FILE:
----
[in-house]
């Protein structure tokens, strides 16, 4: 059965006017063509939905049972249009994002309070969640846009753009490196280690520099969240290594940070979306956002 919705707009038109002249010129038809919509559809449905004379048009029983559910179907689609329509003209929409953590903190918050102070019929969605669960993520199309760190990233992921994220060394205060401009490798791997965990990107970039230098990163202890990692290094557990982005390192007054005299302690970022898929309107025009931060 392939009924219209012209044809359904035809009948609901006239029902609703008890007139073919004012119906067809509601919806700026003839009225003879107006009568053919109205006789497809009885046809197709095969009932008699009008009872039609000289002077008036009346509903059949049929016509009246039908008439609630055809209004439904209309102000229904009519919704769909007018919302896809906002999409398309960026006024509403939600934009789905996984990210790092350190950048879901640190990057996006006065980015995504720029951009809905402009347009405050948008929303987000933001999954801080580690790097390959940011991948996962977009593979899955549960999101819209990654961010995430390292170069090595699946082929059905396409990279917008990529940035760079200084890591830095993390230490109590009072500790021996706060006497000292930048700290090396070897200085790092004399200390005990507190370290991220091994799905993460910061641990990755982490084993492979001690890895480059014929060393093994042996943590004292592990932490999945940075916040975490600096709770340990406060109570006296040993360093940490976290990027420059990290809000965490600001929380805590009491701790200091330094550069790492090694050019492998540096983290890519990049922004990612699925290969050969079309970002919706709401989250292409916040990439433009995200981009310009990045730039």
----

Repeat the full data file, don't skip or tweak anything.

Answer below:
[in-house]
């Protein structure tokens, strides 16, 4: 059965006017063509939905049972249009994002309070969640846009753009490196280690520099969240290594940070979306956002 919705707009038109002249010129038809919509559809449905004379048009029983559910179907689609329509003209929409953590903190918050102070019929969605669960993520199309760190990233992921994220060394205060401009490798791997965990990107970039230098990163202890990692290094557990982005390192007054005299302690970022898929309107025009931060 392939009924219209012209044809359904035809009948609901006239029902609703008890007139073919004012119906067809509601919806700026003839009225003879107006009568053919109205006789497809009885046809197709095969009932008699009008009872039609000289002077008036009346509903059949049929016509009246039908008439609630055809209004439904209309102000229904009519919704769909007018919302896809906002999409398309960026006024509403939600934009789905996984990210790092350190950048879901640190990057996006006065980015995504720029951009809905402009347009405050948008929303987000933001999954801080580690790097390959940011991948996962977009593979899955549960999101819209990654961010995430390292170069090595699946082929059905396409990279917008990529940035760079200084890591830095993390230490109590009072500790021996706060006497000292930048700290090396070897200085790092004399200390005990507190370290991220091994799905993460910061641990990755982490084993492979001690890895480059014929060393093994042996943590004292592990932490999945940075916040975490600096709770340990406060109570006296040993360093940490976290990027420059990290809000965490600001929380805590009491701790200091330094550069790492090694050019492998540096983290890519990049922004990612699925290969050969079309970002919706709401989250292409916040990439433009995200981009310009990045730039």